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The BEST upgrade motor for the Stryfe (after extensive testing) is...


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#26 Draconis

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Posted 04 February 2013 - 05:55 PM

You have a PS48, right? Would you be able to compare these with its stock motors?


Er... Probably not. What is it?

Let's not start this again.


Well, yeah. It's okay, I don't want to scare off the new guy yet. He may be useful.


That said, so far, I really like this company's customer service. I ordered these motors on Friday and just received them now. Three days? Daaaaaang. If I can get my calculus homework done early enough (hahahahaha *breath* hahaha I kill me!) then I'll pull apart my kid's Rayven. Or maybe I should do a Barricade first? I have a few of them, so it will be immediately more obvious how much improvement there is.
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#27 Nerfomania

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Posted 04 February 2013 - 06:23 PM

That said, so far, I really like this company's customer service. I ordered these motors on Friday and just received them now.



I really would just like to see these motors running on 4 trustfires (video from someone?). None of this 'Oh you have to go buy a LiPo Pack' BS. Many of us already have Trustfires and intend to just use those.

I look forward to what you think Draconis, these cheap motors seem like a great find if they work well.
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#28 0reo

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Posted 04 February 2013 - 07:55 PM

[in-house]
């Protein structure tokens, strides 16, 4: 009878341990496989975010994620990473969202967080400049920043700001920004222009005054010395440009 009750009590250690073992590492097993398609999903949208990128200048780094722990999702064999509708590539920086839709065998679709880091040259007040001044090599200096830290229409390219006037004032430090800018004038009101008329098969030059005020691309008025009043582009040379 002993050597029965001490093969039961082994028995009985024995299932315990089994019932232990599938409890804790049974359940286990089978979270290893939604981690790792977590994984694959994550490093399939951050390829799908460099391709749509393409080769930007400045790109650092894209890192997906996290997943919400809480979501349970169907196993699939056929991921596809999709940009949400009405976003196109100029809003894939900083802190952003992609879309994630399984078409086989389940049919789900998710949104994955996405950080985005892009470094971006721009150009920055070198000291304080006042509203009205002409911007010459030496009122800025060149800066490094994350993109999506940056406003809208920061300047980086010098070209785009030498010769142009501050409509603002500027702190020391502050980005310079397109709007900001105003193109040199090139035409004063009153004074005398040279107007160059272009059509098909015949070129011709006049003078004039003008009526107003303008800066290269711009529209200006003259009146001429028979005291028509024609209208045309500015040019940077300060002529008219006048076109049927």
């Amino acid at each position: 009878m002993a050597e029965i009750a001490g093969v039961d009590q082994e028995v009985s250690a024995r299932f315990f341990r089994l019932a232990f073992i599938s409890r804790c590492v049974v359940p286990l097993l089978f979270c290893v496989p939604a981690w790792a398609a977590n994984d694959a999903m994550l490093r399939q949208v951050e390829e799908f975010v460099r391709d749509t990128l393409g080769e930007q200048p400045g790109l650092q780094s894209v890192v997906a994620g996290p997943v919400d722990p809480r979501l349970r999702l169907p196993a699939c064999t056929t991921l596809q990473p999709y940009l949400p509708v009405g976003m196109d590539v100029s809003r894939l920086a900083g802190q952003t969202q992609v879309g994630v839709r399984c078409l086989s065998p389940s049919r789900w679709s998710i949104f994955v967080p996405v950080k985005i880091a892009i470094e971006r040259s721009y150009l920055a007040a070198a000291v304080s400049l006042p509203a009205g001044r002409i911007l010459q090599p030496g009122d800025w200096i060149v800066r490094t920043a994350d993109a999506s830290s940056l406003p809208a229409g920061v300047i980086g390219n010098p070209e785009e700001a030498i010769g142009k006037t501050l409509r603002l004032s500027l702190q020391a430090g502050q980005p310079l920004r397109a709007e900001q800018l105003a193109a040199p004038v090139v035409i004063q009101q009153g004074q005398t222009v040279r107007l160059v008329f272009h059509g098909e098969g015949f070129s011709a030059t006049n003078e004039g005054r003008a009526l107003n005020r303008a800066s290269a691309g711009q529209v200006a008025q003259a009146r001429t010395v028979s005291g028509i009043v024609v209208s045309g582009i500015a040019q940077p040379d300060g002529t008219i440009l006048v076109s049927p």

I can understand the curiosity about using trustfires with these motors but don't misunderstand. They give a lot more performance then the stock motors on AAs. You could say they were designed for this. If Nerf didn't have lawyers and insurance companies to satisfy they'd have used this motor themselves.

ETA: I picked up some foam caulking backer today. I suppose I'll start playing with making darts for a bit. I can totally picture a stryfe blaster and magazine cut vertically and put back together shorter such that both mag and blaster use stefans. That's too much project for me though. 5yrs ago I'd have had it done already. These days my 16mo son keeps me focused on more important things.

Edited by 0reo, 04 February 2013 - 08:39 PM.

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#29 Crater

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Posted 04 February 2013 - 10:45 PM

Er... Probably not. What is it?

This.
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#30 Zorns Lemma

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Posted 04 February 2013 - 11:58 PM

I can understand the curiosity about using trustfires with these motors but don't misunderstand. They give a lot more performance then the stock motors on AAs.

Wouldn't they burn through AAs within a few rounds nerfing? Have you measured how much power they draw while turning the stock flywheels?
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#31 azrael

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Posted 05 February 2013 - 01:08 AM